Ben Ainslie’s impressive UK syndicate looks more like an experienced team than startup first-timer. There’s not much to be surprised about in that - Ainslie famously played a key role in OTUSA’s 2013 comeback and this is his fourth America’s Cup campaign.

Ainslie has assembled a highly experienced design team and shore crew. His CEO Martin Whitmarsh brings Formula 1 experience from his time as boss of McLaren and F1 design wizard Adrian Newey adds another dimension to the BAR creative thinking. The team has a very impressive permanent base in Portsmouth in the UK – a clear indication that Ainslie is thinking long term with this team and has plans to be in the Cup game for several cycles. 

The team’s stated goal is to #BringTheCupHome to Britain and a talented group of private backers and some savvy commercial sponsorship deals have given them the means to make a serious run at doing exactly that. 

Ainslie’s men lost a little time in their ‘T2’ test boat, when they damaged the wing in a December capsize, after having sailed it for just a few days. They were back on the water in January however despite having to brave the depths of the storm tossed UK winter.   

Expect them to be among the top challengers.


The French team has an impressive senior executive structure. Team boss, Franck Cammas, a proven winner in multiple sailing disciplines, is backed up by fellow French sailing legends Michel Desjoyeaux and Olivier de Kersauson. Bruno Dubois recently joined as general manager, after a successful stint in the same role at Volvo Ocean Race syndicate Team Dongfeng.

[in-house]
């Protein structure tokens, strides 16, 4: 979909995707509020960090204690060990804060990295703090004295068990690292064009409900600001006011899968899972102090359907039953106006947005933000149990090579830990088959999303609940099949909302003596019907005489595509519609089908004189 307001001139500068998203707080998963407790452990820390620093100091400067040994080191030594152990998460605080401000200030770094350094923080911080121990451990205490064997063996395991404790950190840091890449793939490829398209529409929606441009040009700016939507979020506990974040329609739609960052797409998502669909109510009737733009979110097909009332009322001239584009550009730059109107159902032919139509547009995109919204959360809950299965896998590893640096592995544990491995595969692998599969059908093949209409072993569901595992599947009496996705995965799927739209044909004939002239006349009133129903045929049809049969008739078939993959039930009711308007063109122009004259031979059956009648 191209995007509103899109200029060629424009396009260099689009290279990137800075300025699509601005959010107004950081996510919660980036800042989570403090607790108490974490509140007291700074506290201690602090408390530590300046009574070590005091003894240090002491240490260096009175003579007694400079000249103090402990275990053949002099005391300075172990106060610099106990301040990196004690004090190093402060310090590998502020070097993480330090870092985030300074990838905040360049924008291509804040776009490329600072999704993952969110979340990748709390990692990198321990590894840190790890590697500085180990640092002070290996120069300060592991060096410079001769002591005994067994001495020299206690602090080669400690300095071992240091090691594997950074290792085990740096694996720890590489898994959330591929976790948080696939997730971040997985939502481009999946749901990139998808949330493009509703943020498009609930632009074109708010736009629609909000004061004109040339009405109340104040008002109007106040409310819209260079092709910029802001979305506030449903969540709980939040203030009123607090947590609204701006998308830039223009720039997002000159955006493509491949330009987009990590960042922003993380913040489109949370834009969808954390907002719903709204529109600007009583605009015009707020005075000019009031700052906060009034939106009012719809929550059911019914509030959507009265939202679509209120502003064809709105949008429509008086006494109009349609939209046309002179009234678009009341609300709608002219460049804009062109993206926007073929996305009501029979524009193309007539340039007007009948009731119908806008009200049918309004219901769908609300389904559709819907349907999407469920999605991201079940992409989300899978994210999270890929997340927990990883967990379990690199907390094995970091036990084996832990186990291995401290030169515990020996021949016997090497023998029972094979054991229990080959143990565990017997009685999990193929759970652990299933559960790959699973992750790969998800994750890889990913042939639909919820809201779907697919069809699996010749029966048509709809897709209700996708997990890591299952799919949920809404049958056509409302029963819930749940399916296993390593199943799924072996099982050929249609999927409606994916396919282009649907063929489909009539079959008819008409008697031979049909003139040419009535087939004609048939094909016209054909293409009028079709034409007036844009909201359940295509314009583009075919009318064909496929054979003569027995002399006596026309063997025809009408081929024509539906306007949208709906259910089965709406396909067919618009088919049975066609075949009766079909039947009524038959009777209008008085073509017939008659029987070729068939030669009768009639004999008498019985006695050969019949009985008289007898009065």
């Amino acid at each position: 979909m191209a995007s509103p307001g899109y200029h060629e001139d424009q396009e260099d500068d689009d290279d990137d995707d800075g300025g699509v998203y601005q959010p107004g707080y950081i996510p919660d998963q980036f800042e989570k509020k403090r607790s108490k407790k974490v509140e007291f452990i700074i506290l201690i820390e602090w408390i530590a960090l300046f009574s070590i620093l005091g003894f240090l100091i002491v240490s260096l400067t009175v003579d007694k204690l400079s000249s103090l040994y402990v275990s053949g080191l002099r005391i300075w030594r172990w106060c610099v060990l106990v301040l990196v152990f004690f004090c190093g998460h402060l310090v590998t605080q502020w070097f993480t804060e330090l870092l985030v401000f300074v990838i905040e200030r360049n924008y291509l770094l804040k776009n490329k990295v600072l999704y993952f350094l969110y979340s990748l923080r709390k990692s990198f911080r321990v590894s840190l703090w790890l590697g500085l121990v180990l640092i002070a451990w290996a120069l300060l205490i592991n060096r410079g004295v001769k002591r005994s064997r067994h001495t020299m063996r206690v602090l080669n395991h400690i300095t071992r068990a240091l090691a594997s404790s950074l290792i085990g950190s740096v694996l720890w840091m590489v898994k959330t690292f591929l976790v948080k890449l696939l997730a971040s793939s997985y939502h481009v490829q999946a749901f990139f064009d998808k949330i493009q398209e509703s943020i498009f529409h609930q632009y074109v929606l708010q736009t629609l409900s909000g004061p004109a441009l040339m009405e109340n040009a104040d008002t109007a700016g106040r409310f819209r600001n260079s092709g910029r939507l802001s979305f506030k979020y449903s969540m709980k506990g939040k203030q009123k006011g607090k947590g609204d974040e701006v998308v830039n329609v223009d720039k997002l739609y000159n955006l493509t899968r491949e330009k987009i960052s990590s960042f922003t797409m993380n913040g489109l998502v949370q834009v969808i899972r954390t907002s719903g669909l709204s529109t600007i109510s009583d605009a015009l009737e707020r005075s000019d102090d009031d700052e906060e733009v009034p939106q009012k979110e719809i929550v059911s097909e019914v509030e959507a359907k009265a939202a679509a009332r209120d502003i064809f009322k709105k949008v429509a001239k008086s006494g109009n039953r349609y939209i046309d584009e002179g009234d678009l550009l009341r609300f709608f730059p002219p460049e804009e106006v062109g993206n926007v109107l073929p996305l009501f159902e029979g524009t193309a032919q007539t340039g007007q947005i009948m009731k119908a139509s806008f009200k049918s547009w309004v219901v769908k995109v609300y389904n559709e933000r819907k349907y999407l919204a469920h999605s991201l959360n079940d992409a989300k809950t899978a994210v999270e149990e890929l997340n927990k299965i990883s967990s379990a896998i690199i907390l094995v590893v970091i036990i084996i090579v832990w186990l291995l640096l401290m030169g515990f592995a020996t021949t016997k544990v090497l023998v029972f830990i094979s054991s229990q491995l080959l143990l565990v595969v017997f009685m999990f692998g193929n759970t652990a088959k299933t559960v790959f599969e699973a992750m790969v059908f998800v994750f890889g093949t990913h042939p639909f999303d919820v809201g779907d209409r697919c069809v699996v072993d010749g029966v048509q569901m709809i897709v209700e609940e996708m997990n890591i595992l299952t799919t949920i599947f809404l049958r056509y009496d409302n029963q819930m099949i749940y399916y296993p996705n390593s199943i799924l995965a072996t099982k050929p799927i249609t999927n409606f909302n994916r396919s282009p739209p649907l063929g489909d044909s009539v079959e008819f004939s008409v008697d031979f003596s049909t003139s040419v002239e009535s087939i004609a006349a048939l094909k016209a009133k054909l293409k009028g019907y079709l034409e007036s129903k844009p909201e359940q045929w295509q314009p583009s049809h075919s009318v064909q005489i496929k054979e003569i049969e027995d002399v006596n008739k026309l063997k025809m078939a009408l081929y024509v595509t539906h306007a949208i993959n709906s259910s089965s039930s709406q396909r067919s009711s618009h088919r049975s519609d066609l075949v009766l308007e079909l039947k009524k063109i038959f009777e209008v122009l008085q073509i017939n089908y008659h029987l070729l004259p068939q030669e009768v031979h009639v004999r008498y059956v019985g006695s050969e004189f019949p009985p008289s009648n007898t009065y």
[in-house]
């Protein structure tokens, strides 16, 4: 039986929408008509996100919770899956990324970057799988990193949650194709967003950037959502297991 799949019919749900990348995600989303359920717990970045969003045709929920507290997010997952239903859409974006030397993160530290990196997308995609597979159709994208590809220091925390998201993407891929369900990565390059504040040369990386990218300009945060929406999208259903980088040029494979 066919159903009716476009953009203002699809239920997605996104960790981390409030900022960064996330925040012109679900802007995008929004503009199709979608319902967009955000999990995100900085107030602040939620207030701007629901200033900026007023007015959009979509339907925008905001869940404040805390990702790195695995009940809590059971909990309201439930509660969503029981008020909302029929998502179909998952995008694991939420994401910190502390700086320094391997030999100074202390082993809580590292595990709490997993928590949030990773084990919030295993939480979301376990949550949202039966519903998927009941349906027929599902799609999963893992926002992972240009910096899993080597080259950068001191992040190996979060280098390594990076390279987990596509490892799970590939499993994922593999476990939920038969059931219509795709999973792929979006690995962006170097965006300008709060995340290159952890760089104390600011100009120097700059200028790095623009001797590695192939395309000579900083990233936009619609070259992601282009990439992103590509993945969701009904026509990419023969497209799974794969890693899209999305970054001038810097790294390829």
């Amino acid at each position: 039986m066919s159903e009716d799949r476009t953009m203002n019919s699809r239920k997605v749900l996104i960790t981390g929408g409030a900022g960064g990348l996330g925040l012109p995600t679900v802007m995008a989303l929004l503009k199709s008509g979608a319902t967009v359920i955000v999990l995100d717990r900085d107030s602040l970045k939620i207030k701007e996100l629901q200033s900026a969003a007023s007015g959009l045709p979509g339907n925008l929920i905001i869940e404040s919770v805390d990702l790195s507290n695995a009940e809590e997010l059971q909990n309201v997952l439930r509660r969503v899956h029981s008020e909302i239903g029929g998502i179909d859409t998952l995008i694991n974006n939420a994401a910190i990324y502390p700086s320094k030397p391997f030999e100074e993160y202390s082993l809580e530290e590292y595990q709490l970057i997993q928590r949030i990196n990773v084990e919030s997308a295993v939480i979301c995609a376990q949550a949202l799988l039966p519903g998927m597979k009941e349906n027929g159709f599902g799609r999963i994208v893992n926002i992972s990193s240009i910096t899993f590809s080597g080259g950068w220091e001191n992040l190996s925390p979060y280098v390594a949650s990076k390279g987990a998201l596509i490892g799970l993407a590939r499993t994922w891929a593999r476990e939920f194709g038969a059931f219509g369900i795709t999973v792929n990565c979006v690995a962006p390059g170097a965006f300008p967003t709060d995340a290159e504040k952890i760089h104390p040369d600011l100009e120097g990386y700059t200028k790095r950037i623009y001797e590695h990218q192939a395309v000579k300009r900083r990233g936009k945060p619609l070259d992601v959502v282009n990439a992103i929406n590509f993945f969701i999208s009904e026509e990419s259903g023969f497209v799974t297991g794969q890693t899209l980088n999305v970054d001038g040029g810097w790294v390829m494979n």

Cammas almost lost his right foot in a training accident in late November. This put an end to his Olympic hopes in the Nacra 17 catamaran, but he hopes to be back on the water in March. 

Despite having the smallest budget, this team is likely to bring a clever design to Bermuda. Cammas has twice dominated the C Class world championship – a.k.a. the Little America’s Cup – by creating a technically superior boat in a catamaran class known for design innovation. 
As a first-time team with limited means, they should be fighting to avoid elimination in the round robin phase. I won’t be shocked though if they make it through to the semi-finals. This team could just be the big surprise of the Cup.


Japan returns to the America’s Cup after being absent since 2000. As in past challenges, they have strong western leadership and the mission to build a pool of Japanese sailors. CEO Dean Barker brought Jeremy Lomas and Derek Saward with him from ETNZ and they are joined by ex-Luna Rossa helmsman Chris Draper on their AC45 in the World Series. 

Team general manager and veteran AC campaigner Kazuhiko Sofuku (more commonly known as just ‘Fuku’) rounds out the AC45 team. The team held an intense recruitment camp in Japan in November and selected Olympic 470 sailor Yugo Yoshida and oarsman Yuki Kasatani. 

On the design front, they purchased OTUSA’s first development boat and have contracted with the defender syndicate for the design of their AC Class race boat. Former ETNZ head of design, Nick Holroyd, will oversee the development refinements to the design they receive from the US team.

SoftBank were the last team to join the fray in this Cup cycle and as such are still playing catch up. They need for everything to go right for them but they are not lacking in talent and if they avoid any pitfalls along the way could have a decent run in 2017.